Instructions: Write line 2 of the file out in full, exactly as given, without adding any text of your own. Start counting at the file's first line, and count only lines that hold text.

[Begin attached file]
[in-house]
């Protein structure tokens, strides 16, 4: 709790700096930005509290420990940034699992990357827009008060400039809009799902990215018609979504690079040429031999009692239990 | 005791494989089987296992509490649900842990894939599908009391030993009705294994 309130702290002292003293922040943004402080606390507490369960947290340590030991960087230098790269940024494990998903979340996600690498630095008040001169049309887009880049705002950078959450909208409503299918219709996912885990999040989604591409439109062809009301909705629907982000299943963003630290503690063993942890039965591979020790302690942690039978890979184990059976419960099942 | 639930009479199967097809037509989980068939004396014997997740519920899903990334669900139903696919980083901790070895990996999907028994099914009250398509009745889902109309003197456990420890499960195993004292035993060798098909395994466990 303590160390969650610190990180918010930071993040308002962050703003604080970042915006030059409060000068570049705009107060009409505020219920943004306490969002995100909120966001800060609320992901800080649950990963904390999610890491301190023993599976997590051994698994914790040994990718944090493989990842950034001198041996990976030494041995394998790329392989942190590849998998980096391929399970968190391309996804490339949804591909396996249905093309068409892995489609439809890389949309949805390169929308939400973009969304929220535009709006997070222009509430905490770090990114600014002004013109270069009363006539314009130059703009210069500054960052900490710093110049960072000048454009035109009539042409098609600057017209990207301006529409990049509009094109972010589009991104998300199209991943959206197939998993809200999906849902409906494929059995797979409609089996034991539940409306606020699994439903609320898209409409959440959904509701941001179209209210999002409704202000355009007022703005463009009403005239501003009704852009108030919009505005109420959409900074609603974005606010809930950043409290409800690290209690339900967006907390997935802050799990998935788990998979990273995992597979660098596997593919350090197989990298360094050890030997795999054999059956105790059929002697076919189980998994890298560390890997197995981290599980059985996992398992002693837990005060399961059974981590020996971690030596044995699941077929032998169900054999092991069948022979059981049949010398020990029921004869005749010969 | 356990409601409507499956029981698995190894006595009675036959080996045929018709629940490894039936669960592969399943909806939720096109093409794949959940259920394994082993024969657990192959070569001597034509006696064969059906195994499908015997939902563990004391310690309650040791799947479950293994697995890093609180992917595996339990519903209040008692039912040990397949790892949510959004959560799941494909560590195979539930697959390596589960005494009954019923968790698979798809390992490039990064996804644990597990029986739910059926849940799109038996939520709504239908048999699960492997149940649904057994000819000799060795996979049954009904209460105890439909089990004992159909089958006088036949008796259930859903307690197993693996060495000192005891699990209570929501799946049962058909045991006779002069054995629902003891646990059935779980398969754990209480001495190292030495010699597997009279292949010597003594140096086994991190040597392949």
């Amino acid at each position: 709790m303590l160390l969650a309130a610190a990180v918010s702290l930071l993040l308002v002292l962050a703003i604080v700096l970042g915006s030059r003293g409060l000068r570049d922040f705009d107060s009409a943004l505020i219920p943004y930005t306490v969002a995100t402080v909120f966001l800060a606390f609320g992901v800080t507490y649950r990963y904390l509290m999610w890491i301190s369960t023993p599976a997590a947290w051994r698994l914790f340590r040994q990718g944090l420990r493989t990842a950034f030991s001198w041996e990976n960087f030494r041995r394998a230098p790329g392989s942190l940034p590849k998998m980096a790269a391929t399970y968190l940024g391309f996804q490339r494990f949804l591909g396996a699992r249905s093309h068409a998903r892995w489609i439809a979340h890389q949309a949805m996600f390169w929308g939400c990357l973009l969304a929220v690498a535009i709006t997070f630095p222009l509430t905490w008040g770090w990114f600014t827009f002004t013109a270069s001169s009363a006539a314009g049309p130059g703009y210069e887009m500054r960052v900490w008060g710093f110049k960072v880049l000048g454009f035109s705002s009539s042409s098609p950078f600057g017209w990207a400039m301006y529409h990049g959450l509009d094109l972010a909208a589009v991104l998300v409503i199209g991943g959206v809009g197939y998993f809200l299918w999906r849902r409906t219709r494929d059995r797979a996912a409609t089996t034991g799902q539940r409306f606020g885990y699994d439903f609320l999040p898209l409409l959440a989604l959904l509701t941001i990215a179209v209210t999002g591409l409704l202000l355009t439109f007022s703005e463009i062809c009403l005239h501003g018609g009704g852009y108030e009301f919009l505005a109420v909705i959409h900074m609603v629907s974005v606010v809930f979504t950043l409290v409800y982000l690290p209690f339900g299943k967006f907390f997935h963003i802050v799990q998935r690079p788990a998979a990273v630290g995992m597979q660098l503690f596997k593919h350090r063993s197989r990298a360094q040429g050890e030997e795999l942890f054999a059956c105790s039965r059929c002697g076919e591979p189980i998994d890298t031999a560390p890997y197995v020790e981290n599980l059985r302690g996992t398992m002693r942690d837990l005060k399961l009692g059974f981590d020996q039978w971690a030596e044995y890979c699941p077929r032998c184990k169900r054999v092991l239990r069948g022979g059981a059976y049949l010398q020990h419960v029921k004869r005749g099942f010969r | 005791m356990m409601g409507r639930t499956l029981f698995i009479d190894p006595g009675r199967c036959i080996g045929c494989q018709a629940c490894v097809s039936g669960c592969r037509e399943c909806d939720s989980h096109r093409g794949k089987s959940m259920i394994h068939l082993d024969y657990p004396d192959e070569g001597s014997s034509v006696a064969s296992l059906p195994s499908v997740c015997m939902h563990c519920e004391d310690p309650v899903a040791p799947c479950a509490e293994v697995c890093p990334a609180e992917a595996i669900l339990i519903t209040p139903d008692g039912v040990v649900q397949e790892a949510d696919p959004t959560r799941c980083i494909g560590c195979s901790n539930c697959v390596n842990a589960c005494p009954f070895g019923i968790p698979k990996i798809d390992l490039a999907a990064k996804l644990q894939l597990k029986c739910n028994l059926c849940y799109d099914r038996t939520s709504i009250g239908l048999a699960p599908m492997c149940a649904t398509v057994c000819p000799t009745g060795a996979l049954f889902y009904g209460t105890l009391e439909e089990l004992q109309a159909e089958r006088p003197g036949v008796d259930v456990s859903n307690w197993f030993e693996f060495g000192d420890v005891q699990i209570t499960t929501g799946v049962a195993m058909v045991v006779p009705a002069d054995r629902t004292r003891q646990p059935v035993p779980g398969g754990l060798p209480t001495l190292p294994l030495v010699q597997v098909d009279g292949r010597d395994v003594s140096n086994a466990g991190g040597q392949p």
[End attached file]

């Protein structure tokens, strides 16, 4: 709790700096930005509290420990940034699992990357827009008060400039809009799902990215018609979504690079040429031999009692239990 | 005791494989089987296992509490649900842990894939599908009391030993009705294994 309130702290002292003293922040943004402080606390507490369960947290340590030991960087230098790269940024494990998903979340996600690498630095008040001169049309887009880049705002950078959450909208409503299918219709996912885990999040989604591409439109062809009301909705629907982000299943963003630290503690063993942890039965591979020790302690942690039978890979184990059976419960099942 | 639930009479199967097809037509989980068939004396014997997740519920899903990334669900139903696919980083901790070895990996999907028994099914009250398509009745889902109309003197456990420890499960195993004292035993060798098909395994466990 303590160390969650610190990180918010930071993040308002962050703003604080970042915006030059409060000068570049705009107060009409505020219920943004306490969002995100909120966001800060609320992901800080649950990963904390999610890491301190023993599976997590051994698994914790040994990718944090493989990842950034001198041996990976030494041995394998790329392989942190590849998998980096391929399970968190391309996804490339949804591909396996249905093309068409892995489609439809890389949309949805390169929308939400973009969304929220535009709006997070222009509430905490770090990114600014002004013109270069009363006539314009130059703009210069500054960052900490710093110049960072000048454009035109009539042409098609600057017209990207301006529409990049509009094109972010589009991104998300199209991943959206197939998993809200999906849902409906494929059995797979409609089996034991539940409306606020699994439903609320898209409409959440959904509701941001179209209210999002409704202000355009007022703005463009009403005239501003009704852009108030919009505005109420959409900074609603974005606010809930950043409290409800690290209690339900967006907390997935802050799990998935788990998979990273995992597979660098596997593919350090197989990298360094050890030997795999054999059956105790059929002697076919189980998994890298560390890997197995981290599980059985996992398992002693837990005060399961059974981590020996971690030596044995699941077929032998169900054999092991069948022979059981049949010398020990029921004869005749010969 | 356990409601409507499956029981698995190894006595009675036959080996045929018709629940490894039936669960592969399943909806939720096109093409794949959940259920394994082993024969657990192959070569001597034509006696064969059906195994499908015997939902563990004391310690309650040791799947479950293994697995890093609180992917595996339990519903209040008692039912040990397949790892949510959004959560799941494909560590195979539930697959390596589960005494009954019923968790698979798809390992490039990064996804644990597990029986739910059926849940799109038996939520709504239908048999699960492997149940649904057994000819000799060795996979049954009904209460105890439909089990004992159909089958006088036949008796259930859903307690197993693996060495000192005891699990209570929501799946049962058909045991006779002069054995629902003891646990059935779980398969754990209480001495190292030495010699597997009279292949010597003594140096086994991190040597392949």